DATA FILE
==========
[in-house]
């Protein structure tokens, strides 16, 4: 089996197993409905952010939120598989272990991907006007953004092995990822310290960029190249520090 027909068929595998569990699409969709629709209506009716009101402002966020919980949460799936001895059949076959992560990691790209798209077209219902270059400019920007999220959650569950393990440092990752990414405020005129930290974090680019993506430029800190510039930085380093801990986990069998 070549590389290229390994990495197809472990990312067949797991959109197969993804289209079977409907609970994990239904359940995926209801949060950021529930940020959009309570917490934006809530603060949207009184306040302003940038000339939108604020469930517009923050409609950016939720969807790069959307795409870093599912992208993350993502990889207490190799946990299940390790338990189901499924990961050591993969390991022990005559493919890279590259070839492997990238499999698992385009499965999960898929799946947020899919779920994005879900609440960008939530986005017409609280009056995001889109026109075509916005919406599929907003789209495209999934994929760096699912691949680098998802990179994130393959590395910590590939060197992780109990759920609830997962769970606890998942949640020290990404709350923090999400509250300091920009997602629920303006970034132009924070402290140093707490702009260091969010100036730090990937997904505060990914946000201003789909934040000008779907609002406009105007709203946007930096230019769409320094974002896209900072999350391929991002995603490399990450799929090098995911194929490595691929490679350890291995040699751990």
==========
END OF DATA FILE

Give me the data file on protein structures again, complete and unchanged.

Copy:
[in-house]
């Protein structure tokens, strides 16, 4: 089996197993409905952010939120598989272990991907006007953004092995990822310290960029190249520090 027909068929595998569990699409969709629709209506009716009101402002966020919980949460799936001895059949076959992560990691790209798209077209219902270059400019920007999220959650569950393990440092990752990414405020005129930290974090680019993506430029800190510039930085380093801990986990069998 070549590389290229390994990495197809472990990312067949797991959109197969993804289209079977409907609970994990239904359940995926209801949060950021529930940020959009309570917490934006809530603060949207009184306040302003940038000339939108604020469930517009923050409609950016939720969807790069959307795409870093599912992208993350993502990889207490190799946990299940390790338990189901499924990961050591993969390991022990005559493919890279590259070839492997990238499999698992385009499965999960898929799946947020899919779920994005879900609440960008939530986005017409609280009056995001889109026109075509916005919406599929907003789209495209999934994929760096699912691949680098998802990179994130393959590395910590590939060197992780109990759920609830997962769970606890998942949640020290990404709350923090999400509250300091920009997602629920303006970034132009924070402290140093707490702009260091969010100036730090990937997904505060990914946000201003789909934040000008779907609002406009105007709203946007930096230019769409320094974002896209900072999350391929991002995603490399990450799929090098995911194929490595691929490679350890291995040699751990």